Imagine you’re a teenage Syrian. You’ve been displaced from where you used to live, separated from your friends, and uncertain about what the future holds. Life in a refugee camp can barely be called a life. News arrives that the bodies of your parents have been found; they were “collateral damage” in what was an airstrike conducted by the west.
How would you feel?
Are you going to shrug it off, considerate of the fact that the west are nobly trying to exterminate terrorists, or will you harbour resentment, angry at how little they value the cost of human life having used bombs, fully aware of how indiscriminate they are in killing people?
Currently, the UK government is debating whether or not to launch strikes in Syria. The incumbent Conservative majority has proposed the motion, and some members of the Labour party also seem partial to the idea despite their leader opposing such action. This means the UK will most likely end up launching airstrikes in Syria. People may not consciously be thinking about it but another burden we must face if we are go down this path is more refugees. How can you be of the opinion that we should airstrike Syria, and then deny displaced refugees fleeing asylum?
Putting aside my personal opposition to the motion proposed by the government, I’d like to pose a few questions not only to them but to anyone who thinks that bombing is a solution to the unrest we’ve been seeing.
How is bombing Syria going to make us safer? When you recognise that ISIS operates outside of Raqqa too, then surely you realise that concentrated strikes there will do little to avert the overarching threat ISIS poses to us? Multiple perpetrators of the attacks on Paris were in fact Belgian and French nationals, and if anyone it is people being radicalised on our own soil that pose a greater threat to us.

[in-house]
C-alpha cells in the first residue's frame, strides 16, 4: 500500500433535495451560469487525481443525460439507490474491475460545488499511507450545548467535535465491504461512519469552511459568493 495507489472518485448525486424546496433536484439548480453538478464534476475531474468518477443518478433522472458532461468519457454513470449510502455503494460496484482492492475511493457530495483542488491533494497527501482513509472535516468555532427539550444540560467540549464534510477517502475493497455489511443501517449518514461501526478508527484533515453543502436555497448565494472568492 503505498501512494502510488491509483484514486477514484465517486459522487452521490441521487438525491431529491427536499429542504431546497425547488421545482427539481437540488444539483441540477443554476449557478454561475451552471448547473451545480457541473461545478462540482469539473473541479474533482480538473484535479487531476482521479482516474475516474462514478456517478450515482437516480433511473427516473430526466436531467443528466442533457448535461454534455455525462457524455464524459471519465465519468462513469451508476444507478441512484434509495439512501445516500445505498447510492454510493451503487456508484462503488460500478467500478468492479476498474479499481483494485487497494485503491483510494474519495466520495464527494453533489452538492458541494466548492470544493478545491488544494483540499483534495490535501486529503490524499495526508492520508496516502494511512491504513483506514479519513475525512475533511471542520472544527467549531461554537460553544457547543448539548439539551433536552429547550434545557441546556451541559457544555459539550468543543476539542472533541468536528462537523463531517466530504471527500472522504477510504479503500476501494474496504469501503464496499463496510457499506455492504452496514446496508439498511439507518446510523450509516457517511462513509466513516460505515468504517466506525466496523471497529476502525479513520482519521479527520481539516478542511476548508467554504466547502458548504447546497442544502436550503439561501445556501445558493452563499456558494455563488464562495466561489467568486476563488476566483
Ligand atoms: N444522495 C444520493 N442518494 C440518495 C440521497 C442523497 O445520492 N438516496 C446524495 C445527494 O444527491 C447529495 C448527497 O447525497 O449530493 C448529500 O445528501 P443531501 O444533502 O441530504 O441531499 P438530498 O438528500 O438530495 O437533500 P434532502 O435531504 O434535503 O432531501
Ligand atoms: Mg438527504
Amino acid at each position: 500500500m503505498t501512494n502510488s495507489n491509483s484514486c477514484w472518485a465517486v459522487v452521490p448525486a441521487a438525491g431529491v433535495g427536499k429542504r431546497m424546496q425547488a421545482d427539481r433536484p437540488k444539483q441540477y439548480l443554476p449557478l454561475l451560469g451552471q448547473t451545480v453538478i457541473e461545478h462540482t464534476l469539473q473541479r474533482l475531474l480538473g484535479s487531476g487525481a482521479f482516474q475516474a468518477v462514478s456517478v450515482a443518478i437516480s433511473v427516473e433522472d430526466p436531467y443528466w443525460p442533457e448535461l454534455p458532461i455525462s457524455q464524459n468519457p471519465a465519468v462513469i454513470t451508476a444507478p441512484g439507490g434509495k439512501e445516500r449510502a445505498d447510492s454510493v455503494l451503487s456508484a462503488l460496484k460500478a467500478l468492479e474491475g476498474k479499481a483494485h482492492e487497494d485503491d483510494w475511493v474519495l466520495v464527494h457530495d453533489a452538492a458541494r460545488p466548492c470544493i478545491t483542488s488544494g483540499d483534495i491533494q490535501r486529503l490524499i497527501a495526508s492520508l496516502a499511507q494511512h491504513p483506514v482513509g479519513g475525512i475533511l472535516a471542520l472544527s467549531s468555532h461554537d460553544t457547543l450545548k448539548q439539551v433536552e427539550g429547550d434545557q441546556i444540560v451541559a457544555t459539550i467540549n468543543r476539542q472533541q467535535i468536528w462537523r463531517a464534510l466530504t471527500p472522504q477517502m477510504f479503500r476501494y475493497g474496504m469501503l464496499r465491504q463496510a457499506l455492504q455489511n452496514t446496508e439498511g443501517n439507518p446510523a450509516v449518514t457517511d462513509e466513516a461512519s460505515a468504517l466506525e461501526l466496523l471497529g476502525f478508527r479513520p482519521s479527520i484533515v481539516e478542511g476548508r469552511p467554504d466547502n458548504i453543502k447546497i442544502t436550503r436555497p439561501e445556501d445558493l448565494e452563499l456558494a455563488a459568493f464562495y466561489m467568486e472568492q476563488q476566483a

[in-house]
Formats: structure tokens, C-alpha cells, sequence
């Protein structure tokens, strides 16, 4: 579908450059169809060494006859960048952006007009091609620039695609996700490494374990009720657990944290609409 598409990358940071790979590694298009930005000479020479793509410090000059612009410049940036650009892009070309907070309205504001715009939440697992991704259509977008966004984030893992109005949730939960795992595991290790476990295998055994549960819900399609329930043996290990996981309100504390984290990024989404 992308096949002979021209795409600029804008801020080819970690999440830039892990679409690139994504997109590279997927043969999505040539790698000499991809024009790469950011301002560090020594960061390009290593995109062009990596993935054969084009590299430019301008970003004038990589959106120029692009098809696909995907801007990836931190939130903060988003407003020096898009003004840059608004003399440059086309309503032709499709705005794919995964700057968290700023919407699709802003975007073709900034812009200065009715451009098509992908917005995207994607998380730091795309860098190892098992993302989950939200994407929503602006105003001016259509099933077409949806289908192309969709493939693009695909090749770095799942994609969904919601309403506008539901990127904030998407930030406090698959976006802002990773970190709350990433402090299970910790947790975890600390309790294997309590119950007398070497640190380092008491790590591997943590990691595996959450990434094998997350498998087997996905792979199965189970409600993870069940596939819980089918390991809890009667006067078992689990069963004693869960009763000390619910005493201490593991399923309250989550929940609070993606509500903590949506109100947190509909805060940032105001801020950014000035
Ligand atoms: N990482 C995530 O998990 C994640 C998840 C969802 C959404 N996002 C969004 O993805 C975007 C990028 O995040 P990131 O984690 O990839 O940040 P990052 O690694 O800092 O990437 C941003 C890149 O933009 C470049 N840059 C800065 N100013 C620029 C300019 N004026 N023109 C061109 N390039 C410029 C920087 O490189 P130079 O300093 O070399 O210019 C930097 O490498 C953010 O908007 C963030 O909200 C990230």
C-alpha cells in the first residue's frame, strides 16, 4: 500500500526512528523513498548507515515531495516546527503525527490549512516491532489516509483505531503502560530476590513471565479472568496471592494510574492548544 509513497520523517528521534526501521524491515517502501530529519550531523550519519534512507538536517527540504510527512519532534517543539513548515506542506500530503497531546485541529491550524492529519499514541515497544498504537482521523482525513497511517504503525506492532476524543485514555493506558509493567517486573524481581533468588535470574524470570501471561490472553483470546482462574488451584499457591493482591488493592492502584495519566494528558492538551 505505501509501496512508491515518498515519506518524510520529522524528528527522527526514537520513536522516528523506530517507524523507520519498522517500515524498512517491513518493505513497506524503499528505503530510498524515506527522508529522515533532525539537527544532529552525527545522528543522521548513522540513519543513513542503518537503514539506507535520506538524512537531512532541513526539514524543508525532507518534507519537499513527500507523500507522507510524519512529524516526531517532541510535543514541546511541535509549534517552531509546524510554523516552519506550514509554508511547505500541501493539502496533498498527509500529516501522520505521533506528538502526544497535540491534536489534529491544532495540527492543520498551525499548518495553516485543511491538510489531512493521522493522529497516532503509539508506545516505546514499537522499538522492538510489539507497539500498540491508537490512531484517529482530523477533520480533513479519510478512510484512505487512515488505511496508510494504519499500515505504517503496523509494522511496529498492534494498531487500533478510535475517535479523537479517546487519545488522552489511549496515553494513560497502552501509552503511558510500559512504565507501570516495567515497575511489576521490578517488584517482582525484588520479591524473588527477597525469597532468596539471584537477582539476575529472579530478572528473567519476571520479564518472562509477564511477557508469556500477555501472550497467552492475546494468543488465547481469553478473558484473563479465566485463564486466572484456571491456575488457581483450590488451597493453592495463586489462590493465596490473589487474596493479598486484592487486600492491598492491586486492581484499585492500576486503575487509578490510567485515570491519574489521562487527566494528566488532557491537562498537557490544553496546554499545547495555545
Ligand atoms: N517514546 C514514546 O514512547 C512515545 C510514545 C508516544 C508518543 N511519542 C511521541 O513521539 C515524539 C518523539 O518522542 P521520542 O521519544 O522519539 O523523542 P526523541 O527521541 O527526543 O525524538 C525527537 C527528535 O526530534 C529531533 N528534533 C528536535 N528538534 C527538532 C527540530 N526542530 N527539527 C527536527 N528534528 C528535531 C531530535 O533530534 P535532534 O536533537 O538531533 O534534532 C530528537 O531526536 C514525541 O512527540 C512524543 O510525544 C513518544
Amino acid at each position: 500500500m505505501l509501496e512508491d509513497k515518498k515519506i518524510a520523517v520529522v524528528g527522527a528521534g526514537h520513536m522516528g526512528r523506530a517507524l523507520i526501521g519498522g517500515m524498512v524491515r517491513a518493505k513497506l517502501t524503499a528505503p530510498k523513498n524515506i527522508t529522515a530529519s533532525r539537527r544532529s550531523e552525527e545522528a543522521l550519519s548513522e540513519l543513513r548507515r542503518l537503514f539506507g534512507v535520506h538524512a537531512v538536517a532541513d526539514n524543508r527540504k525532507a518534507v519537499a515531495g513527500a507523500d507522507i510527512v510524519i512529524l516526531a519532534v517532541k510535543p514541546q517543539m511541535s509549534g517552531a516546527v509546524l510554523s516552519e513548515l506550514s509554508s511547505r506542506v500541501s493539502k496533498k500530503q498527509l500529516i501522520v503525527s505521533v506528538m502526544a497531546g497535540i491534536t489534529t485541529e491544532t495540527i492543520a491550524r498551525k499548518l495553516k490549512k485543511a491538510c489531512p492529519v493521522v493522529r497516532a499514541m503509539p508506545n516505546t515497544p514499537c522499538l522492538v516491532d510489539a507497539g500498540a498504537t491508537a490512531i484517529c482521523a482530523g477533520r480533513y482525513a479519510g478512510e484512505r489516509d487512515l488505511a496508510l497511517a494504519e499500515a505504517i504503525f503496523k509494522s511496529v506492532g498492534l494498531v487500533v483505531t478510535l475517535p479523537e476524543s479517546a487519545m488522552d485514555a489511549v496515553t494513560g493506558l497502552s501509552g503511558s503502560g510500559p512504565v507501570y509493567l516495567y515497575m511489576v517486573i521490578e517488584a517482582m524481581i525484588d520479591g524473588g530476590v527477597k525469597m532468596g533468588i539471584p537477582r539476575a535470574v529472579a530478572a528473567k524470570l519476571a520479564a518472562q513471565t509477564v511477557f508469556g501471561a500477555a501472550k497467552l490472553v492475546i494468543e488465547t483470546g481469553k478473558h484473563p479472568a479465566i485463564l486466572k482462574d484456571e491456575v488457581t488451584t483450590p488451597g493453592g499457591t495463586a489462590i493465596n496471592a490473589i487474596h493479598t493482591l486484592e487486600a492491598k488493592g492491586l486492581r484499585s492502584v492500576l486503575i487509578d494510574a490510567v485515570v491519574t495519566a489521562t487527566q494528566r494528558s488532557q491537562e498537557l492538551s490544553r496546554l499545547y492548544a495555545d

How much easier is it going to be for ISIS to portray the west as murderers? Innocents are already being used unashamedly as human shields and so it would be wishful thinking to believe we would not be responsible for innocents dying. Now, any kind of action we take will inevitably result in the loss of civilian life, but airstrikes that put the Syrian people at risk while we ourselves face no immediate casualties seems less acceptable and more unfair.
How are we going to the explain the inevitable civilian casualties that will follow if we go ahead and initiate airstrikes? If history is anything to go by, not only will this makes incensed the very same people we are trying to help but it will drive some of these people into actively stopping our involvement, perhaps even violently. Airstrikes will breed further terror, it won’t contain it.
Just think about this: has the Middle East valued our intervention in the past, and will they do so this time? On both an ethical and practical level it is ineffective and plain wrong to launch airstrikes in Syria. If we’re to intervene it should certainly not be like this.
Agree, disagree? Drop a comment below!